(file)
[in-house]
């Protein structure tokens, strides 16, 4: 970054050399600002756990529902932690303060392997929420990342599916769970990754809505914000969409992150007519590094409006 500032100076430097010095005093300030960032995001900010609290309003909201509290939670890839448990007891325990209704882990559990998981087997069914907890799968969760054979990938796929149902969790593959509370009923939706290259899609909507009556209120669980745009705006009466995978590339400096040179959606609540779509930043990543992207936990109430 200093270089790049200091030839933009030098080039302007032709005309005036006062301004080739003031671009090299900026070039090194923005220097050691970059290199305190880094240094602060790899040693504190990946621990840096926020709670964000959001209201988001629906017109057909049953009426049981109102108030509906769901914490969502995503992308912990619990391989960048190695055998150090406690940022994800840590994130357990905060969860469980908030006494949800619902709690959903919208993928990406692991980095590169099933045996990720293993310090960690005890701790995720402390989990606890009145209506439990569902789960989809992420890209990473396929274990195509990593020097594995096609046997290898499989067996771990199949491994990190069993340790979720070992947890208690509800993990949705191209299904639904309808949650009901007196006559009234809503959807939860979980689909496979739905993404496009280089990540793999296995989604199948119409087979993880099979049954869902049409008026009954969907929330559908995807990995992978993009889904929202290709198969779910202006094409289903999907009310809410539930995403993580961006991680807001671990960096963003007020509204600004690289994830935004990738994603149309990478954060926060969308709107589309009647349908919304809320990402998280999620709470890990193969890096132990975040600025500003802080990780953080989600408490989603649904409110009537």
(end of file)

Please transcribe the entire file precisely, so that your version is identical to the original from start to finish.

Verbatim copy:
[in-house]
């Protein structure tokens, strides 16, 4: 970054050399600002756990529902932690303060392997929420990342599916769970990754809505914000969409992150007519590094409006 500032100076430097010095005093300030960032995001900010609290309003909201509290939670890839448990007891325990209704882990559990998981087997069914907890799968969760054979990938796929149902969790593959509370009923939706290259899609909507009556209120669980745009705006009466995978590339400096040179959606609540779509930043990543992207936990109430 200093270089790049200091030839933009030098080039302007032709005309005036006062301004080739003031671009090299900026070039090194923005220097050691970059290199305190880094240094602060790899040693504190990946621990840096926020709670964000959001209201988001629906017109057909049953009426049981109102108030509906769901914490969502995503992308912990619990391989960048190695055998150090406690940022994800840590994130357990905060969860469980908030006494949800619902709690959903919208993928990406692991980095590169099933045996990720293993310090960690005890701790995720402390989990606890009145209506439990569902789960989809992420890209990473396929274990195509990593020097594995096609046997290898499989067996771990199949491994990190069993340790979720070992947890208690509800993990949705191209299904639904309808949650009901007196006559009234809503959807939860979980689909496979739905993404496009280089990540793999296995989604199948119409087979993880099979049954869902049409008026009954969907929330559908995807990995992978993009889904929202290709198969779910202006094409289903999907009310809410539930995403993580961006991680807001671990960096963003007020509204600004690289994830935004990738994603149309990478954060926060969308709107589309009647349908919304809320990402998280999620709470890990193969890096132990975040600025500003802080990780953080989600408490989603649904409110009537």